Google's founders, in their original paper,[18] reported that the PageRank algorithm for a network consisting of 322 million links (in-edges and out-edges) converges to within a tolerable limit in 52 iterations. The convergence in a network of half the above size took approximately 45 iterations. Through this data, they concluded the algorithm can be scaled very well and that the scaling factor for extremely large networks would be roughly linear in {\displaystyle \log n} , where n is the size of the network.
However, the biggest contributing factors to a backlink’s effect on your rank is the website it’s coming from, measured by the acronym ART: authority, a measure of a site’s prestige/reliability — .edu and .gov sites are particularly high-authority); relevance, a measure of how related the site hosting the link is to the content; and trust, which is not an official Google metric, but relates to how much a site plays by the rules of search (i.e. not selling links) and provides good content.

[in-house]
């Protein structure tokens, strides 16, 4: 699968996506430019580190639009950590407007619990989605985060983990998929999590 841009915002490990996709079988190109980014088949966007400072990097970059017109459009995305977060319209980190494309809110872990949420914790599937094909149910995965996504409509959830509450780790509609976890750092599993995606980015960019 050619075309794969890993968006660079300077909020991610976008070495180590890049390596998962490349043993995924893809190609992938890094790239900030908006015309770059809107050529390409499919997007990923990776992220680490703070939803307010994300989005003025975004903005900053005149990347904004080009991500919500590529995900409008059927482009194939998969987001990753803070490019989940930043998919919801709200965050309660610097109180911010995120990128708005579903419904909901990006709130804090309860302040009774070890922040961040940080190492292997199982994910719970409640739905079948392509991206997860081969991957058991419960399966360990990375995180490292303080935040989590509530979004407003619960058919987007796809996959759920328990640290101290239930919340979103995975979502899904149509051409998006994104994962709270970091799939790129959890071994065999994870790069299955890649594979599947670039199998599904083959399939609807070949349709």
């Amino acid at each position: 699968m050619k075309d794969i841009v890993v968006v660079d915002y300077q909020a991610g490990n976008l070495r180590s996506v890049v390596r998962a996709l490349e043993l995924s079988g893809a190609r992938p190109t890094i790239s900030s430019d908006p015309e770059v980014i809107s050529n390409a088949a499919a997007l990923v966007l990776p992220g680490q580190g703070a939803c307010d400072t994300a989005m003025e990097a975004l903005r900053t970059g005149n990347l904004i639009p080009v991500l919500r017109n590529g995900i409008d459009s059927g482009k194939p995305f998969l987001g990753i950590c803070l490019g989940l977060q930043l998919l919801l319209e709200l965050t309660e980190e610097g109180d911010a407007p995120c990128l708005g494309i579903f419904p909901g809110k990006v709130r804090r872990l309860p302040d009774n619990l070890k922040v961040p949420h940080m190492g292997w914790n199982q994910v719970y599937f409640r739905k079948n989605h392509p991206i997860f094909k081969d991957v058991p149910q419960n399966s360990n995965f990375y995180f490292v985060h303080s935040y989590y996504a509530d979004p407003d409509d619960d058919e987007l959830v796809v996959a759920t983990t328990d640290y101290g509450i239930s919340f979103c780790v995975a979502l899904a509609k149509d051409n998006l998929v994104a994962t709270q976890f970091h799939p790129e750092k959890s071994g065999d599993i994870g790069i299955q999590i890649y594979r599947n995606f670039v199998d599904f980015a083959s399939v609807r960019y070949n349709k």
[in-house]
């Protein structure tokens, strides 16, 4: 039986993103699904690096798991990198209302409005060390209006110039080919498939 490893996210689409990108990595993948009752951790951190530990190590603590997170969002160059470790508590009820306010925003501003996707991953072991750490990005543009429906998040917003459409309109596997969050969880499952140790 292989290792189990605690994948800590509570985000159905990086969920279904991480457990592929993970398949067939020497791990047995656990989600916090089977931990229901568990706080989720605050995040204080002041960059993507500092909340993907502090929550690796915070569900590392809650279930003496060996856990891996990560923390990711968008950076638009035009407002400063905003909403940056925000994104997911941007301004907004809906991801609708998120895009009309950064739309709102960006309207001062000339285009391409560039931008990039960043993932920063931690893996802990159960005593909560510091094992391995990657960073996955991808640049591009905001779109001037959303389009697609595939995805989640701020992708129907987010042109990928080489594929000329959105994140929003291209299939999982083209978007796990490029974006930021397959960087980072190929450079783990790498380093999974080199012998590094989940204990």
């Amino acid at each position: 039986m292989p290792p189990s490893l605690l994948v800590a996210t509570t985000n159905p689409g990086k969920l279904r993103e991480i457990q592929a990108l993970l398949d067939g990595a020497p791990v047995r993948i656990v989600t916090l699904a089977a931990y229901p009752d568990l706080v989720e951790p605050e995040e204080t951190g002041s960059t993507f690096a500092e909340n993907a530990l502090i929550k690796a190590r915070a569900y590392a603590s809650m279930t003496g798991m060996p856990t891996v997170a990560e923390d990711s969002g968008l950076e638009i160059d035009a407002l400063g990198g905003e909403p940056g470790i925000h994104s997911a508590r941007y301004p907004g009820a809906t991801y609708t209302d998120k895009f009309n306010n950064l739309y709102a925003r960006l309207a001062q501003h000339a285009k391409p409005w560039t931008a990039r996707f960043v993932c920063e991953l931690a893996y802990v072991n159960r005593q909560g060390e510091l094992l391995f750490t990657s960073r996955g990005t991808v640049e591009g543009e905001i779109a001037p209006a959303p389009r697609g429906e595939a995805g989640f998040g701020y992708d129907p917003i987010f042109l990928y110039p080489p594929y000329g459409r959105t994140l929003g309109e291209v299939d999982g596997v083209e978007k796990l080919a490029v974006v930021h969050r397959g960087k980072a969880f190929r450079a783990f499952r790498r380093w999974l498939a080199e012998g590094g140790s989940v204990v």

Google recommends that all websites use https:// when possible. The hostname is where your website is hosted, commonly using the same domain name that you'd use for email. Google differentiates between the "www" and "non-www" version (for example, "www.example.com" or just "example.com"). When adding your website to Search Console, we recommend adding both http:// and https:// versions, as well as the "www" and "non-www" versions.